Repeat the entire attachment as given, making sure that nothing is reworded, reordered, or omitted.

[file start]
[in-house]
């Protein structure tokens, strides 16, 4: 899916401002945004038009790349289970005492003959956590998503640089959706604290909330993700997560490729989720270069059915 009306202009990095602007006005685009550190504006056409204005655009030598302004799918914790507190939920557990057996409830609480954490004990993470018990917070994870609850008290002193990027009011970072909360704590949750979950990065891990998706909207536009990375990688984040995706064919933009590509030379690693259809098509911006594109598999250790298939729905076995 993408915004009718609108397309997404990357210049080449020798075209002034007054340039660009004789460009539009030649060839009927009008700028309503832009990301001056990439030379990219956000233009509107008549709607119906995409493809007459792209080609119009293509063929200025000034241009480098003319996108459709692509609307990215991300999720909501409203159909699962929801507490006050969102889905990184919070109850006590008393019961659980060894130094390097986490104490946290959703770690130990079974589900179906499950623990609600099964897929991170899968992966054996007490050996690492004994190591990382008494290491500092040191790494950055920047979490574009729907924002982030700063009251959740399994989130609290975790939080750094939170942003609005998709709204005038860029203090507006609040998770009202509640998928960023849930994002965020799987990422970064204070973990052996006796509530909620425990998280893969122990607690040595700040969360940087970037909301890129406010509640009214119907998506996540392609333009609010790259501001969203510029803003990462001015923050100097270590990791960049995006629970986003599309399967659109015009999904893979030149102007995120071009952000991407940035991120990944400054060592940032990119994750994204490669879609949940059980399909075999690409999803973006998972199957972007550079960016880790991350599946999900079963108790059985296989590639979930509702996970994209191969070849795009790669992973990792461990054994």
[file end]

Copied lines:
[in-house]
């Protein structure tokens, strides 16, 4: 899916401002945004038009790349289970005492003959956590998503640089959706604290909330993700997560490729989720270069059915 009306202009990095602007006005685009550190504006056409204005655009030598302004799918914790507190939920557990057996409830609480954490004990993470018990917070994870609850008290002193990027009011970072909360704590949750979950990065891990998706909207536009990375990688984040995706064919933009590509030379690693259809098509911006594109598999250790298939729905076995 993408915004009718609108397309997404990357210049080449020798075209002034007054340039660009004789460009539009030649060839009927009008700028309503832009990301001056990439030379990219956000233009509107008549709607119906995409493809007459792209080609119009293509063929200025000034241009480098003319996108459709692509609307990215991300999720909501409203159909699962929801507490006050969102889905990184919070109850006590008393019961659980060894130094390097986490104490946290959703770690130990079974589900179906499950623990609600099964897929991170899968992966054996007490050996690492004994190591990382008494290491500092040191790494950055920047979490574009729907924002982030700063009251959740399994989130609290975790939080750094939170942003609005998709709204005038860029203090507006609040998770009202509640998928960023849930994002965020799987990422970064204070973990052996006796509530909620425990998280893969122990607690040595700040969360940087970037909301890129406010509640009214119907998506996540392609333009609010790259501001969203510029803003990462001015923050100097270590990791960049995006629970986003599309399967659109015009999904893979030149102007995120071009952000991407940035991120990944400054060592940032990119994750994204490669879609949940059980399909075999690409999803973006998972199957972007550079960016880790991350599946999900079963108790059985296989590639979930509702996970994209191969070849795009790669992973990792461990054994």